SSP – Safe and Sound Protocol:
Our brains are wired for connection, but, when we’ve experienced trauma our brains re-wire into patterns of protection instead.
The nervous system takes over during a traumatic event (or series of events) and it prohibits access to clear thinking, openness to new ideas and perspectives and the possibility for health and growth.
We need tools that can help us move out of these protective reflexes. Could sound therapy help repair our nervous system?
What is SSP Safe and Sound Protocol?
Developed by Dr Stephen Porges (the creator of Polyvagal Theory), the Safe and Sound Protocol (SSP) is a music therapy intervention designed to reduce stress and auditory sensitivity while enhancing easy social connections again and building flexible resilience.
The SSP is a non-invasive, gentle acoustic therapy which stimulates the vagus nerve which is part of the autonomic nervous system.
The purpose of the Safe & Sound Protocol (SSP) is to initiate and access a physiological state of well-being, positive engagement with others, and growth in learning and therapy.
How does Safe and Sound Protocol work?
The SSP uses the sounds of safety in voice and music to help our well-being. It helps us to create the “just right” window of tolerance for therapy. It guides us, via sound, to the sweet spot where a person is available and motivated.
We use filtered sounds that transmit cues of safety that our nervous system enjoys. When the ANS is gently stimulated repeatedly through filtered music creating neural feedback loops it is akin to the soothing frequencies of a lullaby, soothing the nervous system and increasing the capacity for safe engagement with the world once again.
When the middle ear muscles aren’t working in the optimal way they may cause low or high frequencies to be perceived dominantly.
High or low frequencies are implicit cues of danger (e.g. a lion roaring) triggering a state of defence in a person’s NS.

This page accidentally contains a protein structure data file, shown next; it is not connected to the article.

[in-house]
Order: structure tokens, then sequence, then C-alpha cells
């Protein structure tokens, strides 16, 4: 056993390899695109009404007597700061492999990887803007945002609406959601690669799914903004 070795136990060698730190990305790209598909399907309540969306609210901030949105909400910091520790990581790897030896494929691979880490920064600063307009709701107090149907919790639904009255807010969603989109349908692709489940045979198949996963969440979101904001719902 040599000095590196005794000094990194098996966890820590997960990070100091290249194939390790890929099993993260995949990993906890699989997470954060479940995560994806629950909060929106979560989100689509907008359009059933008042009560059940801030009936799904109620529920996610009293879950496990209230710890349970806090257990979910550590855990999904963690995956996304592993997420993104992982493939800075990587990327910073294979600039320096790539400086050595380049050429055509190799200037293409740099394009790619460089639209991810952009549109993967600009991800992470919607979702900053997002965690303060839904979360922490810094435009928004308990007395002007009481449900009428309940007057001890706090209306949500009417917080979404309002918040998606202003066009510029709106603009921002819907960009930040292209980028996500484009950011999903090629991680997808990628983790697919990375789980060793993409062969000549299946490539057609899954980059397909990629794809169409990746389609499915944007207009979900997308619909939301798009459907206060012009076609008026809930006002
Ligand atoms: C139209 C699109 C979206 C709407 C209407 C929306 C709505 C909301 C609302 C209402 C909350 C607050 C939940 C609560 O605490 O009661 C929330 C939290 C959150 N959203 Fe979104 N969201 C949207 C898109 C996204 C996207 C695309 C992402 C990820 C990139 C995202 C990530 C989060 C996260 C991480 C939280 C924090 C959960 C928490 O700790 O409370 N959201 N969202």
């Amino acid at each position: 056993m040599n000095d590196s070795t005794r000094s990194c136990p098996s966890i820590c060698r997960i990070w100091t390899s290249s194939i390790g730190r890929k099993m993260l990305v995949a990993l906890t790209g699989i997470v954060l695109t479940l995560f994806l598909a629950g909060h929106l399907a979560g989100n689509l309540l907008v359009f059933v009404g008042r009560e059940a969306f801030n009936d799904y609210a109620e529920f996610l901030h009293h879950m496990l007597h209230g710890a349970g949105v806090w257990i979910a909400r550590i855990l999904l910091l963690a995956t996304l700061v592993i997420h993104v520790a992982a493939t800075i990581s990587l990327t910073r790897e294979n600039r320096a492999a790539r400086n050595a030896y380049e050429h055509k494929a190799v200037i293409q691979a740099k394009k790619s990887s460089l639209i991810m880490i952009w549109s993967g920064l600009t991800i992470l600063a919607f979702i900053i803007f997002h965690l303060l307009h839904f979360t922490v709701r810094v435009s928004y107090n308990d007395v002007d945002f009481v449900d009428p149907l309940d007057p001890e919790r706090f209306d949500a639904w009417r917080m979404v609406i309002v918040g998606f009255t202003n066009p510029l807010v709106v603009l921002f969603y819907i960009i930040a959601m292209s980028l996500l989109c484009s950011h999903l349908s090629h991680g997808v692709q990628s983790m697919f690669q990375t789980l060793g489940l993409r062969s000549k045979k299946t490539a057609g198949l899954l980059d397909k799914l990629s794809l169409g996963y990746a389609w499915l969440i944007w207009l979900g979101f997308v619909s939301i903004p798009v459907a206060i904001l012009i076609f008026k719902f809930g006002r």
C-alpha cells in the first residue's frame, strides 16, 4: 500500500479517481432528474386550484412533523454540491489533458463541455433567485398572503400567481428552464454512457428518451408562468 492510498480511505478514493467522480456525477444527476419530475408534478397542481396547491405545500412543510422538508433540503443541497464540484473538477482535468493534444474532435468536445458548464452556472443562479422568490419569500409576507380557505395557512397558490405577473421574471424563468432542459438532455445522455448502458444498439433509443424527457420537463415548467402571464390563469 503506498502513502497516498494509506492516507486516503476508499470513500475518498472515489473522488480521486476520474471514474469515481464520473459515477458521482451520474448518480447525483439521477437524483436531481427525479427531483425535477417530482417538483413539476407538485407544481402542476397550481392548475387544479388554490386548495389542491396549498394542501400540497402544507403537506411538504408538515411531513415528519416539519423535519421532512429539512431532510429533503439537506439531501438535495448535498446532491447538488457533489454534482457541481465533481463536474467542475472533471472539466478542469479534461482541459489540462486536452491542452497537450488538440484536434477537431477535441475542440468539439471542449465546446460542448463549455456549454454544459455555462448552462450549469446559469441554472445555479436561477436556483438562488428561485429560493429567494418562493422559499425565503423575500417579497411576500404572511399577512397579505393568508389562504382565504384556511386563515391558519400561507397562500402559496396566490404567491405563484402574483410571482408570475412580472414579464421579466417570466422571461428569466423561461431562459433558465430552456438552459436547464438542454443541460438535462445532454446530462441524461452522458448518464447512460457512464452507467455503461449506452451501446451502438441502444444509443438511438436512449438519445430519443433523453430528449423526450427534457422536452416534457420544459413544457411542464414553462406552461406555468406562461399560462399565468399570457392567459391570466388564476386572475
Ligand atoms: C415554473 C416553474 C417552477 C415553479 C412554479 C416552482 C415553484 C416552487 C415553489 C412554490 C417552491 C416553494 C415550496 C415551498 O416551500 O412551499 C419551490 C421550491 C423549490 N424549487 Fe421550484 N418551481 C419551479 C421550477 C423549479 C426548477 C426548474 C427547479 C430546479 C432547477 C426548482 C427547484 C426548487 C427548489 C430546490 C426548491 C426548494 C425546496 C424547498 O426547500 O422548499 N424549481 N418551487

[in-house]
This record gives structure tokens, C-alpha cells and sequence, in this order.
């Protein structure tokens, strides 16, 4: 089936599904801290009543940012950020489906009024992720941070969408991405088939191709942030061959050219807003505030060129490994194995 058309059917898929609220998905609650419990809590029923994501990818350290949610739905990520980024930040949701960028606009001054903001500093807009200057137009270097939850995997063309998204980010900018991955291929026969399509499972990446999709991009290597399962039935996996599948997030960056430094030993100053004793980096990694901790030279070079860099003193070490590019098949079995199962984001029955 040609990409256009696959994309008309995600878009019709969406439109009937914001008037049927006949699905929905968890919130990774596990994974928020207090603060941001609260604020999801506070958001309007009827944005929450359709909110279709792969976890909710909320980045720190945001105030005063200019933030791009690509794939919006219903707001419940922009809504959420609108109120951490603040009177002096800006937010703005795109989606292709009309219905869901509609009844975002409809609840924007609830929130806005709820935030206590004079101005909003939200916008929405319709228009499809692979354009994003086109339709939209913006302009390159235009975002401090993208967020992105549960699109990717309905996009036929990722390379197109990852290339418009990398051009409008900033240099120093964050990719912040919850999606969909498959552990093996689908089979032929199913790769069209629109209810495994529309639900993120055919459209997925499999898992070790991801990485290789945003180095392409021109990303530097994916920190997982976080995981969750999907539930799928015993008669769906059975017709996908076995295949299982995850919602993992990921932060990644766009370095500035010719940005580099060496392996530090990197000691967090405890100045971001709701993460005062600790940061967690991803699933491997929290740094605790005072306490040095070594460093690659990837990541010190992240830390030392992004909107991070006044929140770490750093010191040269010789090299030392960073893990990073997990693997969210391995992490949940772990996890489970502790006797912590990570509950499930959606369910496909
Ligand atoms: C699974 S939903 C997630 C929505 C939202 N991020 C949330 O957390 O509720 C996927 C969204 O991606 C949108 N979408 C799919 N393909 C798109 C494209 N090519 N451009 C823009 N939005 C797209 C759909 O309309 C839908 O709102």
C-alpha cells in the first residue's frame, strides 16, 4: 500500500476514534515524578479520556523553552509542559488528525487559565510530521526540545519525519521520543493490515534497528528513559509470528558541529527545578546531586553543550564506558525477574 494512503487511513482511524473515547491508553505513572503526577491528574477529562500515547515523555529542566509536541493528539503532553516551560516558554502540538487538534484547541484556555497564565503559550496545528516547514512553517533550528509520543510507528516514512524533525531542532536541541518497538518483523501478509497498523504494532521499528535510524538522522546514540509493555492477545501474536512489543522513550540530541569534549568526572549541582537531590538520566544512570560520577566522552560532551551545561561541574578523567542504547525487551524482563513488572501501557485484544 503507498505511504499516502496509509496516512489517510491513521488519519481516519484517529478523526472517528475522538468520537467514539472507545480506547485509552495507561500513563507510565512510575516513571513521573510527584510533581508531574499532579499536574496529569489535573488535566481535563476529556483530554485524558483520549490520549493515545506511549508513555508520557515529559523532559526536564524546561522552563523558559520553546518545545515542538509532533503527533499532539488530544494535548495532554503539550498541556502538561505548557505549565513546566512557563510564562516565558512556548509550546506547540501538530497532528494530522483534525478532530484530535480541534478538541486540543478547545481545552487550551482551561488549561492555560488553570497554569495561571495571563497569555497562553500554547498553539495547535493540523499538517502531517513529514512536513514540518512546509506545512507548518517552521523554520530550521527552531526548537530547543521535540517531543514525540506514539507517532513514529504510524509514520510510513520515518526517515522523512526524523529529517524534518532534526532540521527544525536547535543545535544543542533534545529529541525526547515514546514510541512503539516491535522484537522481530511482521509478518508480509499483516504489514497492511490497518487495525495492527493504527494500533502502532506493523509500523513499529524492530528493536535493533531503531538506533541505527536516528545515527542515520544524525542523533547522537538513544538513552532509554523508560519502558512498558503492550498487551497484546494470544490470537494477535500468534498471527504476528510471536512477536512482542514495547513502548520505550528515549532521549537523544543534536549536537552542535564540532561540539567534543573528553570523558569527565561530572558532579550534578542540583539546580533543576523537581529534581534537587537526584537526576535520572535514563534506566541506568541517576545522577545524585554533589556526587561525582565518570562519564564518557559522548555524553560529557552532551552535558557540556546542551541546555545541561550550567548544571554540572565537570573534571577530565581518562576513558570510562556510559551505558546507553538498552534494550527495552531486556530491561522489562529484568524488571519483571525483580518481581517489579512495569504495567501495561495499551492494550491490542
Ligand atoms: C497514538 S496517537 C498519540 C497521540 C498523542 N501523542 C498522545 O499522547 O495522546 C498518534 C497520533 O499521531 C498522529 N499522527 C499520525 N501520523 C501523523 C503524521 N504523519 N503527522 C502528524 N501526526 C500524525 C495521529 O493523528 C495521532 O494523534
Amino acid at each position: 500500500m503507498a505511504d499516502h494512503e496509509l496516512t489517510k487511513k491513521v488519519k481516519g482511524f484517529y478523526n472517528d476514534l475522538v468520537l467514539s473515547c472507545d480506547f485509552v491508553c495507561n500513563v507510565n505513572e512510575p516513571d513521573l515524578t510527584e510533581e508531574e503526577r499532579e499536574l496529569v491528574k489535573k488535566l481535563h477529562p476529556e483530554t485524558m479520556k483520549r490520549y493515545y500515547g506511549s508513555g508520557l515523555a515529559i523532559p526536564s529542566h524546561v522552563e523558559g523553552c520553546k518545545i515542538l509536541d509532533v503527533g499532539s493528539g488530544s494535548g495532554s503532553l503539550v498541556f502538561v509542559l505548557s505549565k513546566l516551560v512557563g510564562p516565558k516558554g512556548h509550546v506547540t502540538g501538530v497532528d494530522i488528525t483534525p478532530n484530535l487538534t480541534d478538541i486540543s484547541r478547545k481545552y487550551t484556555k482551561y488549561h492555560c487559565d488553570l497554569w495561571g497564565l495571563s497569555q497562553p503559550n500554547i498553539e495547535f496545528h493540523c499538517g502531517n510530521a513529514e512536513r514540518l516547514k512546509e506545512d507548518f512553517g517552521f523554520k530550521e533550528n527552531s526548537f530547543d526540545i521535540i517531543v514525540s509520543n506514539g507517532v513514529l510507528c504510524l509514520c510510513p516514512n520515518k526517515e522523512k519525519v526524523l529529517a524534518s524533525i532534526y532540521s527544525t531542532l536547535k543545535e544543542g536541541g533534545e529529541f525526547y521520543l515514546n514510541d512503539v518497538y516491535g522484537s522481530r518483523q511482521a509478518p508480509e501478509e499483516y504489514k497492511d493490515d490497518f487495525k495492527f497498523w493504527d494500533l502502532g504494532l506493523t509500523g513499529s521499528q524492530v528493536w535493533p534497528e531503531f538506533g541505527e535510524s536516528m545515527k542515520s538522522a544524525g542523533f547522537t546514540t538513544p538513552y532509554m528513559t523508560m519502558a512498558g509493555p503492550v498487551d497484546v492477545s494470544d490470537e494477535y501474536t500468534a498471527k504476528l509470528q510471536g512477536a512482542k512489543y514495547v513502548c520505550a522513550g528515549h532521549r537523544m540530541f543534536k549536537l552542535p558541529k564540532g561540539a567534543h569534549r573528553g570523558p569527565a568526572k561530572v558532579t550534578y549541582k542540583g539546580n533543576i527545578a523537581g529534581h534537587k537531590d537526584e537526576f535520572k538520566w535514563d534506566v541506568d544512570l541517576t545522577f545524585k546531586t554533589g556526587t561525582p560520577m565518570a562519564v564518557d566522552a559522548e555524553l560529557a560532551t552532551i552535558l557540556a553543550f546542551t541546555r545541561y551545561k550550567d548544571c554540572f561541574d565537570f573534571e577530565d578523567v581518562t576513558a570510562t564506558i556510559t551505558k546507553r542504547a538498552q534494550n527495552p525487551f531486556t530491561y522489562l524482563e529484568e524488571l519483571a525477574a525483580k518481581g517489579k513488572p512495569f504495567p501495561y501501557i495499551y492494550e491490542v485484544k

This then shifts the nervous system towards defensive states e.g. anxiety, tension or shutdown.
In the SSP mid-range frequencies are emphasised to re-pattern the nervous system back again to cues of safety.
To understand this better, it has been shown that the vocal features that predict infant calming are voices that include strong middle frequencies and fluctuations in vocal prosody. When exposed to these voice tones infants showed improvement in calming and autonomic regulation.
Why was the SSP developed?
Rooted in his Polyvagal Theory, Dr Stephen Porges created the SSP to help people learn to attain a grounded state where they feel safe, connected, calm and social.
Our state is critical to how we approach life. When you have better state control (feeling calm), not only are you more socially engaged, you are more open to connection and therapy.
Better state regulation improves therapeutic outcomes.
By helping to access a calm and grounded state, the SSP promotes a neural platform for health, growth and restoration.
Is SSP Safe and Sound Protocol evidence-based?
Yes, it is. For more information about the growing body of research into the use of SSP for trauma and other conditions please take a look HERE
Can I use SSP on my own?
The SSP is best used together with other therapies and is delivered as a course over a few months with the support of a Provider. Getting safe support as you experience the SSP is an important part of the journey.
After experiencing the SSP the nervous system will continue to strengthen these new patterns of autonomic flexibility after the treatment and help the client grow a deeper sense of safety within.
Changes from the SSP can be cumulative and will be enhanced by the social support you receive from your Provider and the learning opportunities they present.
While you may notice some very positive changes while using the SSP, it is not meant to be used in isolation. The changes you feel can potentiate neuroplasticity and functional change from other therapy modalities.